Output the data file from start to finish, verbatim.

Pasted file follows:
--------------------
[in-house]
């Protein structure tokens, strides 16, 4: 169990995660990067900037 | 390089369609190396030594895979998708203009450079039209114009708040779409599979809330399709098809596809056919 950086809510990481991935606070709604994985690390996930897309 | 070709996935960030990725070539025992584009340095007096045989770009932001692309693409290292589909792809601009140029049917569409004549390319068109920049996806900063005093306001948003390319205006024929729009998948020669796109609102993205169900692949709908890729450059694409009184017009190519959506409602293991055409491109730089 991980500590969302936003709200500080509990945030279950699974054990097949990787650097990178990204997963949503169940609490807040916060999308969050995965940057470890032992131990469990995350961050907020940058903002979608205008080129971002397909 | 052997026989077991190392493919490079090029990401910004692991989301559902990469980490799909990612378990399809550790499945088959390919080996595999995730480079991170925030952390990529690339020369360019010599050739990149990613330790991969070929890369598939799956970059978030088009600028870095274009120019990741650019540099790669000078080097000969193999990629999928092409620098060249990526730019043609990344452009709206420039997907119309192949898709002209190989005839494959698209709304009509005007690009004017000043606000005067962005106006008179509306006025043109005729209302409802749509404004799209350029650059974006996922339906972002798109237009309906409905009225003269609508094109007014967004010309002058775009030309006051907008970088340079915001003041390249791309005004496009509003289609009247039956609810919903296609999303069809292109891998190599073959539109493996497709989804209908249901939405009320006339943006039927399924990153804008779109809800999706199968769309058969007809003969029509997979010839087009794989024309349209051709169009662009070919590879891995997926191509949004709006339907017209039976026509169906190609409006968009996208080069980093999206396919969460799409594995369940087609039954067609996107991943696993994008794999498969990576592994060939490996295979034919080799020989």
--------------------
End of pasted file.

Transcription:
[in-house]
């Protein structure tokens, strides 16, 4: 169990995660990067900037 | 390089369609190396030594895979998708203009450079039209114009708040779409599979809330399709098809596809056919 950086809510990481991935606070709604994985690390996930897309 | 070709996935960030990725070539025992584009340095007096045989770009932001692309693409290292589909792809601009140029049917569409004549390319068109920049996806900063005093306001948003390319205006024929729009998948020669796109609102993205169900692949709908890729450059694409009184017009190519959506409602293991055409491109730089 991980500590969302936003709200500080509990945030279950699974054990097949990787650097990178990204997963949503169940609490807040916060999308969050995965940057470890032992131990469990995350961050907020940058903002979608205008080129971002397909 | 052997026989077991190392493919490079090029990401910004692991989301559902990469980490799909990612378990399809550790499945088959390919080996595999995730480079991170925030952390990529690339020369360019010599050739990149990613330790991969070929890369598939799956970059978030088009600028870095274009120019990741650019540099790669000078080097000969193999990629999928092409620098060249990526730019043609990344452009709206420039997907119309192949898709002209190989005839494959698209709304009509005007690009004017000043606000005067962005106006008179509306006025043109005729209302409802749509404004799209350029650059974006996922339906972002798109237009309906409905009225003269609508094109007014967004010309002058775009030309006051907008970088340079915001003041390249791309005004496009509003289609009247039956609810919903296609999303069809292109891998190599073959539109493996497709989804209908249901939405009320006339943006039927399924990153804008779109809800999706199968769309058969007809003969029509997979010839087009794989024309349209051709169009662009070919590879891995997926191509949004709006339907017209039976026509169906190609409006968009996208080069980093999206396919969460799409594995369940087609039954067609996107991943696993994008794999498969990576592994060939490996295979034919080799020989």